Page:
An open-world action/adventure game in which a young wanderer, along with a stolen magical sword and his steed companion, trespasses a cursed land, makes a deal with an ancient being to bring a sacrificial victim back to life, and sets off to fulfill his end of the bargain, which involves tracking down and infiltrating the abodes of sixteen colossi and sacrificing them to achieve his goal.
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I’d say that for probably around half of the colossi, it took me multiple minutes to understand what I was supposed to do, or to figure out how to execute it. I’m kind of stupid, so I’ll take the blame for some of the issues I had in this game, but I doubt that at least a few of my problems weren’t shared by a lot of other players. In some cases, I just resorted to looking up the answer, which really sucked. I feel like this game does so much right to create a really good flow state when you’re battling a colossus, but it got halted in its tracks so often and pulled me out of the experience. It was really unfortunate that this also happened in the final battle.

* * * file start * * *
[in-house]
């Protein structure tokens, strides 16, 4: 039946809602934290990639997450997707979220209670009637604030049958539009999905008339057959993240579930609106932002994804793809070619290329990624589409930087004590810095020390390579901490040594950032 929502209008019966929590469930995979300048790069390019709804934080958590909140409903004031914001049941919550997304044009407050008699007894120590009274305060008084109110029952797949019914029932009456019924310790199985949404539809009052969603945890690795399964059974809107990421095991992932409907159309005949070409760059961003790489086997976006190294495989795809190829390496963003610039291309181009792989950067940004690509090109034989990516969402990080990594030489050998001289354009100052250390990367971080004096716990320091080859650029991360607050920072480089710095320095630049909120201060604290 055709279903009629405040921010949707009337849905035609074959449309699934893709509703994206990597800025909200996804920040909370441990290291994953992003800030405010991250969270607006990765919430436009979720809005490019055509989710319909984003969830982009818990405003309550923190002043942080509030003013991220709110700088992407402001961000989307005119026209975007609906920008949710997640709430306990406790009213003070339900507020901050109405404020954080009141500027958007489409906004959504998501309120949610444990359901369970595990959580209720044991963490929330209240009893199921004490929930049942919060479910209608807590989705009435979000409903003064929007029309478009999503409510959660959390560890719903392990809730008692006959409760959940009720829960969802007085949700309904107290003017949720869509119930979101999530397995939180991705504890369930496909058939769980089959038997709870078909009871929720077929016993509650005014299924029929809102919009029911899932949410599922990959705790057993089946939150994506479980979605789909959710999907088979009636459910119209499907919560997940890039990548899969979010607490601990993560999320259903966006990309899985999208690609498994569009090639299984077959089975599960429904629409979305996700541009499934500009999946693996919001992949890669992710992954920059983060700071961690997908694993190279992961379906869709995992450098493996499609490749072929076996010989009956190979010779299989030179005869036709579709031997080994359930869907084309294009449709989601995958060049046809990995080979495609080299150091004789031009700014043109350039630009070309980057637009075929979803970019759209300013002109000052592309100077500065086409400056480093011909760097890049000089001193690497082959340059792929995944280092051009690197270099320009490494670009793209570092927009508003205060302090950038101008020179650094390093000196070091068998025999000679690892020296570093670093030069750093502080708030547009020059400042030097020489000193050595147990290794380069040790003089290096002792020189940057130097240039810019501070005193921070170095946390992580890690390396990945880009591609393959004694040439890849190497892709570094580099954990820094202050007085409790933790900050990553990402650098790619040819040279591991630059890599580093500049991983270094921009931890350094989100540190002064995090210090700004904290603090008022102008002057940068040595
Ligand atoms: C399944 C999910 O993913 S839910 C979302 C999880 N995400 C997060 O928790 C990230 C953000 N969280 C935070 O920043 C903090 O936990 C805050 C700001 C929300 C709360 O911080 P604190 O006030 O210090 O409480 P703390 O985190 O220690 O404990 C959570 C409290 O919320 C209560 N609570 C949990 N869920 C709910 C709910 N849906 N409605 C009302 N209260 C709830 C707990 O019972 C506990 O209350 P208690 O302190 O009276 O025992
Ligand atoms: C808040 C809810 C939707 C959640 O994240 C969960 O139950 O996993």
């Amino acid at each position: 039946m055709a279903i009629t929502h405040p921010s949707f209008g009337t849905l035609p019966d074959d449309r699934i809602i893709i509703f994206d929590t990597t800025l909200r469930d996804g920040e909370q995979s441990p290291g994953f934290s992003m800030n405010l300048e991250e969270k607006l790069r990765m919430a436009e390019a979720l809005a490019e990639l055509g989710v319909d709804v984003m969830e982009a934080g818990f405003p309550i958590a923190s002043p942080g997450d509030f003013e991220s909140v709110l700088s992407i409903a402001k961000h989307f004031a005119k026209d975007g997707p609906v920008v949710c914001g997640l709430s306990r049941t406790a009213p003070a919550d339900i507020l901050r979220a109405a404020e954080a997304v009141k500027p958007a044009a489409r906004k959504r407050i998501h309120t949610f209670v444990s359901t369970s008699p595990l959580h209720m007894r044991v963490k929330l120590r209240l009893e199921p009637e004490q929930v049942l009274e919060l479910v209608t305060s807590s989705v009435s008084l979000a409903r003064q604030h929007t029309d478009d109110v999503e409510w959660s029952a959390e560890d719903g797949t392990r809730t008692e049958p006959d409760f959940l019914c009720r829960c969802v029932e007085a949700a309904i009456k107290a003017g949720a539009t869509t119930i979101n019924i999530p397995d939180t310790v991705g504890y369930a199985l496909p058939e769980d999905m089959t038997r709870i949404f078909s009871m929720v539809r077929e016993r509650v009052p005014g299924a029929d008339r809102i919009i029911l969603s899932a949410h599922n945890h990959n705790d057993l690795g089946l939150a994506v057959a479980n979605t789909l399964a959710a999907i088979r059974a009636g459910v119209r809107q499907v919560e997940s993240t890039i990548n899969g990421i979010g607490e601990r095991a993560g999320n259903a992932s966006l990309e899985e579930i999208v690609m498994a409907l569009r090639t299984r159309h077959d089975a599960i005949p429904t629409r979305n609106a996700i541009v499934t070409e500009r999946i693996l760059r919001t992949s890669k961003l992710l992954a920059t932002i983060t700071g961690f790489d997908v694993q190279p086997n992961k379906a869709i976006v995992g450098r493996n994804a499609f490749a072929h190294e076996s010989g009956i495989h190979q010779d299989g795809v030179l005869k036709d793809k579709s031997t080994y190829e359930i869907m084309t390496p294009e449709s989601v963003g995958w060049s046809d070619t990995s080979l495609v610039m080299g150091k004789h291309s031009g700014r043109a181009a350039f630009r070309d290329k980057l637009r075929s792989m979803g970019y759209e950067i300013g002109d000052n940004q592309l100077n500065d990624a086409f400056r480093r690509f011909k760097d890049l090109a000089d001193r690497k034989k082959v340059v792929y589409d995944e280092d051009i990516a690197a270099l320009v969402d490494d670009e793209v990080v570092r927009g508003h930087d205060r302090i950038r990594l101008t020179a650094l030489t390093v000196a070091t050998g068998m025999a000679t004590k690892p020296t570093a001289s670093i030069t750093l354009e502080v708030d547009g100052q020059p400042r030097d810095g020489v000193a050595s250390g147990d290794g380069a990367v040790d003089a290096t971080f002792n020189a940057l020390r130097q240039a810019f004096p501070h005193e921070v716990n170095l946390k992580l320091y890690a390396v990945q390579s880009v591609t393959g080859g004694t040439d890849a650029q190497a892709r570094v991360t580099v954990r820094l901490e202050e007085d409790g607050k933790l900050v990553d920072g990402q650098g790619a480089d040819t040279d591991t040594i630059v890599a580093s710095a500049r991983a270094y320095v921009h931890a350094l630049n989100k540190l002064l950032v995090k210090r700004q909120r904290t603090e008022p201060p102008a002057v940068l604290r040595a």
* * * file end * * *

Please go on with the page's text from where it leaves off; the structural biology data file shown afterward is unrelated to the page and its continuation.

Regardless, a lot of the battles went really well. When I was able to understand what I was supposed to do in a reasonable amount of time and the controls didn’t mess me up, I completely loved the game. At times, the flow state that I was put in was essentially perfect: when the gameplay, art design, and of course, the incredible music combine properly, I can’t really find the words to describe how great it is. It makes me understand why this game is so beloved by so many people. Especially if you originally played this back in 2005, (the year I was born) I imagine it was even more impressive and powerful.
To touch on the story a little, I don’t have too much to say besides it is just as quality as the story in Ico, a prime example of “less is more.” One huge flaw of current day games is that so many of them commit the awful storytelling flaw of explaining everything about their world and making everything boring. Games like Shadow of the Colossus and Ico have scripts the size of one of the dozens of lore entries in other games like Death Stranding, but do so much more with it. There is clearly so much history in the forgotten lands, but the player is expected to fill in the gaps by themself, making them just as important in crafting the story as the developers. I feel like that creativity on behalf of the consumer is something that an interactive experience especially makes sense to strive for.
Shadow of the Colossus isn’t perfect, but it does enough things perfectly to deserve its reputation.